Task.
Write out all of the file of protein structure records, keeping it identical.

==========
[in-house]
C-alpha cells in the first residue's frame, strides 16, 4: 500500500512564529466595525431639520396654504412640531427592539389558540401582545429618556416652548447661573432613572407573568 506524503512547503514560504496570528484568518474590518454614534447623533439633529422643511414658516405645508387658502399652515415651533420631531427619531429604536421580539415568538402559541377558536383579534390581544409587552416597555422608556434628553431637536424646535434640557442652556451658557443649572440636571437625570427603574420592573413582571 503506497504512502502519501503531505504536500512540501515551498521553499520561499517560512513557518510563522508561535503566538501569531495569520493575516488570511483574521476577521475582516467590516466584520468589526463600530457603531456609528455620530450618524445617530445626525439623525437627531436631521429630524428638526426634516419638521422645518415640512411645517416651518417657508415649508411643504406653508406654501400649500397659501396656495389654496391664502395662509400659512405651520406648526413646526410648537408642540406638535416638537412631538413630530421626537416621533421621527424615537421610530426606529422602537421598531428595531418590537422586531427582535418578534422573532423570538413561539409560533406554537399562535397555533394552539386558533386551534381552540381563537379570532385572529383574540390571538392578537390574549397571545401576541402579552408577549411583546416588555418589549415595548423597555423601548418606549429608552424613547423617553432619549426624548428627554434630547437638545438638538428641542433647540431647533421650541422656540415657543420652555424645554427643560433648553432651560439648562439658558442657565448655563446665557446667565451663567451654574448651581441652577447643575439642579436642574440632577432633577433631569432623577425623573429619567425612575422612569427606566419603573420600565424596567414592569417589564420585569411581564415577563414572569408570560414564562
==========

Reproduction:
[in-house]
C-alpha cells in the first residue's frame, strides 16, 4: 500500500512564529466595525431639520396654504412640531427592539389558540401582545429618556416652548447661573432613572407573568 506524503512547503514560504496570528484568518474590518454614534447623533439633529422643511414658516405645508387658502399652515415651533420631531427619531429604536421580539415568538402559541377558536383579534390581544409587552416597555422608556434628553431637536424646535434640557442652556451658557443649572440636571437625570427603574420592573413582571 503506497504512502502519501503531505504536500512540501515551498521553499520561499517560512513557518510563522508561535503566538501569531495569520493575516488570511483574521476577521475582516467590516466584520468589526463600530457603531456609528455620530450618524445617530445626525439623525437627531436631521429630524428638526426634516419638521422645518415640512411645517416651518417657508415649508411643504406653508406654501400649500397659501396656495389654496391664502395662509400659512405651520406648526413646526410648537408642540406638535416638537412631538413630530421626537416621533421621527424615537421610530426606529422602537421598531428595531418590537422586531427582535418578534422573532423570538413561539409560533406554537399562535397555533394552539386558533386551534381552540381563537379570532385572529383574540390571538392578537390574549397571545401576541402579552408577549411583546416588555418589549415595548423597555423601548418606549429608552424613547423617553432619549426624548428627554434630547437638545438638538428641542433647540431647533421650541422656540415657543420652555424645554427643560433648553432651560439648562439658558442657565448655563446665557446667565451663567451654574448651581441652577447643575439642579436642574440632577432633577433631569432623577425623573429619567425612575422612569427606566419603573420600565424596567414592569417589564420585569411581564415577563414572569408570560414564562